Negotiating the dairy expansion tightrope

Farming Independent's editor talks to Tipperary farmer Paddy O'Gorman about the labour issues and technical challenges involved in adding an extra 50 cows to the family's dairy herd

Paddy O'Gorman pictured in the new €300,000 milking parlour on the family farm at Ratheevan, near Clonmel.
Paddy O'Gorman pictured in the new €300,000 milking parlour on the family farm at Ratheevan, near Clonmel.
Louise Hogan

Louise Hogan

There is a major leap in workload required during the transition from 140 cows to the target of milking a 190 strong herd, as one Tipperary family can testify.

Former engineer Paddy O'Gorman returned to the family farm just outside Clonmel, Co Tipperary in 2009 after a stint abroad in Australia.

Fast forward six years and his expansion plan is in full flow, based on a blueprint for the 88ha farm drawn up with input with his father Michael.

With the extra cows naturally comes an extra workload but not always the income to pay for it during the growth phase, as Paddy and many other expanding dairy farmers around the country have found.

The five-year plan drawn up with the O'Gormans for the Teagasc Glanbia monitor farm has been described as ambitious, with €410,000 already spent on infrastructure - with the aim to go from 140 cows this year to 190 by 2017.

"I want to set up a system that is simple to manage, a very sustainable system that should tick over from year to year and there should be no hiccups," explained Paddy.

Yet, as the financial plan shows it will be 2017 - when there will be 190 cows on the milking platform - before he can set aside €40,000 for a full-time worker.

"We'd all maybe like it a bit sooner but that might be the most suitable time to make the leap," said Paddy.

Get the latest news from the Farming Independent team 3 times a week.

"We have upped the labour over the years, I've two students this year and next year we have a budget of about €20,000 for extra labour," said Paddy, who is currently doing nearly all the milkings with help from a student and a good relief milker.

"The workload is increasing so it is coming under pressure. You do get caught in an area there, up to 100 or 120 cows you are fine with one man. Then when you get from 120 to 180 you are kind of in limbo, it is hard to pay a full-time man. So you have to take a leap," he said.

"I'd like to see myself in a situation where I'm doing half the milkings or so. That is the plan long-term. I want to grow more grass and produce more milk - there is a term that gets thrown around and I'll try to refrain from using it 'We'd better maximise the asset'.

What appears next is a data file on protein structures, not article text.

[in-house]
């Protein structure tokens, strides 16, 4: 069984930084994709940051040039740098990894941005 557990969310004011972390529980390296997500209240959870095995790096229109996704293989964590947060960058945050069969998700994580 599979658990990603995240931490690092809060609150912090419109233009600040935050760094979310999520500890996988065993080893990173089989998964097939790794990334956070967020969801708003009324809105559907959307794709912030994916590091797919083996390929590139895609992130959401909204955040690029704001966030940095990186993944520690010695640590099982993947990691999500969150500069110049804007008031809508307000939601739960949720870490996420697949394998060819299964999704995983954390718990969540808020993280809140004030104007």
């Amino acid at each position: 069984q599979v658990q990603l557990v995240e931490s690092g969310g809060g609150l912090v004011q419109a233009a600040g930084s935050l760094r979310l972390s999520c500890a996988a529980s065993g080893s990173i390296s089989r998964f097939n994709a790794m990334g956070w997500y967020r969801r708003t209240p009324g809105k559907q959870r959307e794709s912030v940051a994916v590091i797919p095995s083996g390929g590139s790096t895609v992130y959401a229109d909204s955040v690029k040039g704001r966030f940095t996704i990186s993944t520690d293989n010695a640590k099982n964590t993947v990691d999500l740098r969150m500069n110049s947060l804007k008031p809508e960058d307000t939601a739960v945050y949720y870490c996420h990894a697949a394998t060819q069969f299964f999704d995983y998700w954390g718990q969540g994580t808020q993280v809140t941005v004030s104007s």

"But we want to produce as much milk off of the milking platform as we can that is key. We've a good bit of investment put in over the last 12 to 18 months and there is a good bit to do and that all has to be paid for. There is only one thing that will pay for it, so milk will have to go through the pipes. That is the medium and long-term plan here."

In line with the expansion blueprint, there are 45 heifers and 45 calves for replacements planned for next year, with 60 calves and 48 one to two year old heifers currently on the farm.

The farm also carries cattle that bring in cash flow that is accounted for in the stock sales, along with the cull cows. However, the move will see the farm push towards a stocking rate of 2.7LU/ha, with current operations at 2.5LU/ha overall. jhe farm is operating off of a 60ha milking platform, with 85ha owned in total and three hectares rented.

The plan was put in place in the late 2000s when the farm was operating with 90 cows for an increase of 100 cows.

So far there has been €410,000 spent on putting the infrastructure in place to back up the herd expansion, with €300,000 spent on installing a 26-unit milking parlour and yard. A tank for a new shed came in at around €70,000, while the water system cost around €15,000 with around €25,000 spend on updating the roadway network neatly linking the milking platform.

There is another cubicle house to be built and that is going to cost around €100,000. "We have a good bit spent and we have to make it all work now," said Paddy.

Fertilser costs

Richard O'Brien, the co-ordinator for the Teagasc Glanbia monitor farm programme, said they took a milk price of 30c/l when they were drawing out the farm plans for 2015.

Paddy explained they were close to the figure, with fertiliser costs higher than expected with a lot of investment in the area and meal costs slightly lower than they budgeted for.

The cows yielded 340kg milk solids per cow last year, as the farm pulled back later in the year due to the milk quotas.

However, Richard explained this year the cows are yielding 392kg/MS per cow and they feel the genetic potential is there with the farm following EBI for this to meet their target of 432kg/MS per cow by 2018.

Last year the farm's profit monitors showed that milk price stood at 38.3c/l with sales of milk and cattle delivering a net profit/ha of €952 and a net cash flow of €1,765.

Indo Farming

For Stories Like This and More
Download the Free Farming Independent App